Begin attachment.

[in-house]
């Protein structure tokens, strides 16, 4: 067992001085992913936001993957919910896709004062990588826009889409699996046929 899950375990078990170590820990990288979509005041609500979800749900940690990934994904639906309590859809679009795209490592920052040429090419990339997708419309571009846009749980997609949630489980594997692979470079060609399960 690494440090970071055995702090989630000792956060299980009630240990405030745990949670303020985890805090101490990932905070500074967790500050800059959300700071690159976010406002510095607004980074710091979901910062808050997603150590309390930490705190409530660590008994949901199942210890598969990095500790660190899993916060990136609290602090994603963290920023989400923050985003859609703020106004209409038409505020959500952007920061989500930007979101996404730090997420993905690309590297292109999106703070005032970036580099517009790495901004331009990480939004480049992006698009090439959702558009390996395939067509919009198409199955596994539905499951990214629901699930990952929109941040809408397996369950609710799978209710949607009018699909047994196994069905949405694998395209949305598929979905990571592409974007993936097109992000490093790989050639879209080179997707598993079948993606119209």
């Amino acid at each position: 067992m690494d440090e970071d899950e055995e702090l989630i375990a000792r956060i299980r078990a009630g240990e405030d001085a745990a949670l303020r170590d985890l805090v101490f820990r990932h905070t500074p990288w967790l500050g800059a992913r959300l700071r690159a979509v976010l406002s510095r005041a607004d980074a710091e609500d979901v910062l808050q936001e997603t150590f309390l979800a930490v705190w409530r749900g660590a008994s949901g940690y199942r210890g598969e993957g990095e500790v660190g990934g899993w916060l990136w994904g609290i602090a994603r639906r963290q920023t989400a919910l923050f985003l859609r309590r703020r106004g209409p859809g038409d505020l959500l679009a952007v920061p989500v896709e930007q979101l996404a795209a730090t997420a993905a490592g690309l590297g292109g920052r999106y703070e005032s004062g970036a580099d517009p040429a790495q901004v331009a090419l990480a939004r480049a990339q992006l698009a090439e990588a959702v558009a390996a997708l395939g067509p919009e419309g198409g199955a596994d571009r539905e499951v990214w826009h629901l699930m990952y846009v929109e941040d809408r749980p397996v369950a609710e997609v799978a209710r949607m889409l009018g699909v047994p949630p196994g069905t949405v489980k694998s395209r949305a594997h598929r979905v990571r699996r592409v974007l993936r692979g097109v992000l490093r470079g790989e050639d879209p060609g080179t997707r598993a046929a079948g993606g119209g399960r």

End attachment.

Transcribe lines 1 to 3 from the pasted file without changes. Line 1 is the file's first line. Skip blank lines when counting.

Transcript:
[in-house]
């Protein structure tokens, strides 16, 4: 067992001085992913936001993957919910896709004062990588826009889409699996046929 899950375990078990170590820990990288979509005041609500979800749900940690990934994904639906309590859809679009795209490592920052040429090419990339997708419309571009846009749980997609949630489980594997692979470079060609399960 690494440090970071055995702090989630000792956060299980009630240990405030745990949670303020985890805090101490990932905070500074967790500050800059959300700071690159976010406002510095607004980074710091979901910062808050997603150590309390930490705190409530660590008994949901199942210890598969990095500790660190899993916060990136609290602090994603963290920023989400923050985003859609703020106004209409038409505020959500952007920061989500930007979101996404730090997420993905690309590297292109999106703070005032970036580099517009790495901004331009990480939004480049992006698009090439959702558009390996395939067509919009198409199955596994539905499951990214629901699930990952929109941040809408397996369950609710799978209710949607009018699909047994196994069905949405694998395209949305598929979905990571592409974007993936097109992000490093790989050639879209080179997707598993079948993606119209």
């Amino acid at each position: 067992m690494d440090e970071d899950e055995e702090l989630i375990a000792r956060i299980r078990a009630g240990e405030d001085a745990a949670l303020r170590d985890l805090v101490f820990r990932h905070t500074p990288w967790l500050g800059a992913r959300l700071r690159a979509v976010l406002s510095r005041a607004d980074a710091e609500d979901v910062l808050q936001e997603t150590f309390l979800a930490v705190w409530r749900g660590a008994s949901g940690y199942r210890g598969e993957g990095e500790v660190g990934g899993w916060l990136w994904g609290i602090a994603r639906r963290q920023t989400a919910l923050f985003l859609r309590r703020r106004g209409p859809g038409d505020l959500l679009a952007v920061p989500v896709e930007q979101l996404a795209a730090t997420a993905a490592g690309l590297g292109g920052r999106y703070e005032s004062g970036a580099d517009p040429a790495q901004v331009a090419l990480a939004r480049a990339q992006l698009a090439e990588a959702v558009a390996a997708l395939g067509p919009e419309g198409g199955a596994d571009r539905e499951v990214w826009h629901l699930m990952y846009v929109e941040d809408r749980p397996v369950a609710e997609v799978a209710r949607m889409l009018g699909v047994p949630p196994g069905t949405v489980k694998s395209r949305a594997h598929r979905v990571r699996r592409v974007l993936r692979g097109v992000l490093r470079g790989e050639d879209p060609g080179t997707r598993a046929a079948g993606g119209g399960r």